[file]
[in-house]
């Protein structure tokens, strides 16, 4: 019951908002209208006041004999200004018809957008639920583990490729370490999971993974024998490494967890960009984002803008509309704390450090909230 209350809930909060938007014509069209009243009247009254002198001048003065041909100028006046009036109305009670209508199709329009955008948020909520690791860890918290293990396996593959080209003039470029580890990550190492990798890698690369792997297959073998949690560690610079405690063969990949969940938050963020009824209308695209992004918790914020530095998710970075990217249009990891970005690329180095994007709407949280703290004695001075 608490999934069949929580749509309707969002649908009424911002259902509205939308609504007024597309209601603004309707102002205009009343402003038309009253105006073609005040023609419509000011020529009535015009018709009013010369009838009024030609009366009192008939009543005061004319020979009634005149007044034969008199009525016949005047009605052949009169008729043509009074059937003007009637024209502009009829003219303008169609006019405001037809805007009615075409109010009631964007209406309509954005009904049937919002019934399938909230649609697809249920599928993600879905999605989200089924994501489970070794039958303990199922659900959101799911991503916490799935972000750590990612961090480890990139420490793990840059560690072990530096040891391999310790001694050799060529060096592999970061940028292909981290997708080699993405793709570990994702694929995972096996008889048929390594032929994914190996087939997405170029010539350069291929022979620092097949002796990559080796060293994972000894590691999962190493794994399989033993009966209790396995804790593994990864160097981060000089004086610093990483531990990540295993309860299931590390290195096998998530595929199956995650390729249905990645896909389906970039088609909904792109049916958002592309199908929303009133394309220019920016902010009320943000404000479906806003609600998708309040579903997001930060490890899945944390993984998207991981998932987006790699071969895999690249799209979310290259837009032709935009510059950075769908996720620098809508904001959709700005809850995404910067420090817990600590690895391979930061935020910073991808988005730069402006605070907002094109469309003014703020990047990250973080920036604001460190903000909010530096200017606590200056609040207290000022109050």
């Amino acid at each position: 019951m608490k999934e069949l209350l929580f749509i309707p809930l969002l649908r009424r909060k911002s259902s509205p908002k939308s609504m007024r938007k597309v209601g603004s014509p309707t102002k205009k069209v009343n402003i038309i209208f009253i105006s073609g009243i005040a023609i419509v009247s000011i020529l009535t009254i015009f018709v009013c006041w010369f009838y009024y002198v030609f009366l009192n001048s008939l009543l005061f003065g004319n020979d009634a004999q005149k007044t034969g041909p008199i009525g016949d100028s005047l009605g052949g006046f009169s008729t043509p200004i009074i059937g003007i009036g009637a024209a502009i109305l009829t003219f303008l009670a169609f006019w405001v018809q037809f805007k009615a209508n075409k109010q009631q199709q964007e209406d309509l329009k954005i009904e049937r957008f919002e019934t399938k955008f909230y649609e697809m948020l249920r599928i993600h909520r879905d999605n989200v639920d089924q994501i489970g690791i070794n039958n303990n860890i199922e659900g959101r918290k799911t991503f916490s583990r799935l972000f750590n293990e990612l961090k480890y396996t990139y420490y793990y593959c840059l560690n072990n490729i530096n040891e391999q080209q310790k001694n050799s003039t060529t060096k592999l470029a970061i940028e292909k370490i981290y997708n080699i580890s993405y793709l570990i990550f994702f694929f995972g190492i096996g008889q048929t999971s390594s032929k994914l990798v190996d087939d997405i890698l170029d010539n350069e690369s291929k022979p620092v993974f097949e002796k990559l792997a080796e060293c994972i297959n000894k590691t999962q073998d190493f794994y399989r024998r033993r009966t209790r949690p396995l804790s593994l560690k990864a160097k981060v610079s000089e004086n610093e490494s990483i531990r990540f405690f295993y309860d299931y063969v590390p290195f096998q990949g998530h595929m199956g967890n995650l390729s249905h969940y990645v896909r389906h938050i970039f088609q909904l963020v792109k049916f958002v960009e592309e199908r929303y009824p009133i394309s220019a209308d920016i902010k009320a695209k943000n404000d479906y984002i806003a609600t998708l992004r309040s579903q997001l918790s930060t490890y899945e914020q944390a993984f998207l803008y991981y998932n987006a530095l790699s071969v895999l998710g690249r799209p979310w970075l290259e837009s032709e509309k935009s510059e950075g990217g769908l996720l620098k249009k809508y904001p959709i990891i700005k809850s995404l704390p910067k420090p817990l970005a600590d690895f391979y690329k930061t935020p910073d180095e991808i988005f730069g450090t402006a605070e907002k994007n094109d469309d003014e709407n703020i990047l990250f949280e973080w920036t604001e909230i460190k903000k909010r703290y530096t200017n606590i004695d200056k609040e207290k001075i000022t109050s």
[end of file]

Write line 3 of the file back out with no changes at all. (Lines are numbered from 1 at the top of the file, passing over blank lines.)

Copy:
């Amino acid at each position: 019951m608490k999934e069949l209350l929580f749509i309707p809930l969002l649908r009424r909060k911002s259902s509205p908002k939308s609504m007024r938007k597309v209601g603004s014509p309707t102002k205009k069209v009343n402003i038309i209208f009253i105006s073609g009243i005040a023609i419509v009247s000011i020529l009535t009254i015009f018709v009013c006041w010369f009838y009024y002198v030609f009366l009192n001048s008939l009543l005061f003065g004319n020979d009634a004999q005149k007044t034969g041909p008199i009525g016949d100028s005047l009605g052949g006046f009169s008729t043509p200004i009074i059937g003007i009036g009637a024209a502009i109305l009829t003219f303008l009670a169609f006019w405001v018809q037809f805007k009615a209508n075409k109010q009631q199709q964007e209406d309509l329009k954005i009904e049937r957008f919002e019934t399938k955008f909230y649609e697809m948020l249920r599928i993600h909520r879905d999605n989200v639920d089924q994501i489970g690791i070794n039958n303990n860890i199922e659900g959101r918290k799911t991503f916490s583990r799935l972000f750590n293990e990612l961090k480890y396996t990139y420490y793990y593959c840059l560690n072990n490729i530096n040891e391999q080209q310790k001694n050799s003039t060529t060096k592999l470029a970061i940028e292909k370490i981290y997708n080699i580890s993405y793709l570990i990550f994702f694929f995972g190492i096996g008889q048929t999971s390594s032929k994914l990798v190996d087939d997405i890698l170029d010539n350069e690369s291929k022979p620092v993974f097949e002796k990559l792997a080796e060293c994972i297959n000894k590691t999962q073998d190493f794994y399989r024998r033993r009966t209790r949690p396995l804790s593994l560690k990864a160097k981060v610079s000089e004086n610093e490494s990483i531990r990540f405690f295993y309860d299931y063969v590390p290195f096998q990949g998530h595929m199956g967890n995650l390729s249905h969940y990645v896909r389906h938050i970039f088609q909904l963020v792109k049916f958002v960009e592309e199908r929303y009824p009133i394309s220019a209308d920016i902010k009320a695209k943000n404000d479906y984002i806003a609600t998708l992004r309040s579903q997001l918790s930060t490890y899945e914020q944390a993984f998207l803008y991981y998932n987006a530095l790699s071969v895999l998710g690249r799209p979310w970075l290259e837009s032709e509309k935009s510059e950075g990217g769908l996720l620098k249009k809508y904001p959709i990891i700005k809850s995404l704390p910067k420090p817990l970005a600590d690895f391979y690329k930061t935020p910073d180095e991808i988005f730069g450090t402006a605070e907002k994007n094109d469309d003014e709407n703020i990047l990250f949280e973080w920036t604001e909230i460190k903000k909010r703290y530096t200017n606590i004695d200056k609040e207290k001075i000022t109050s």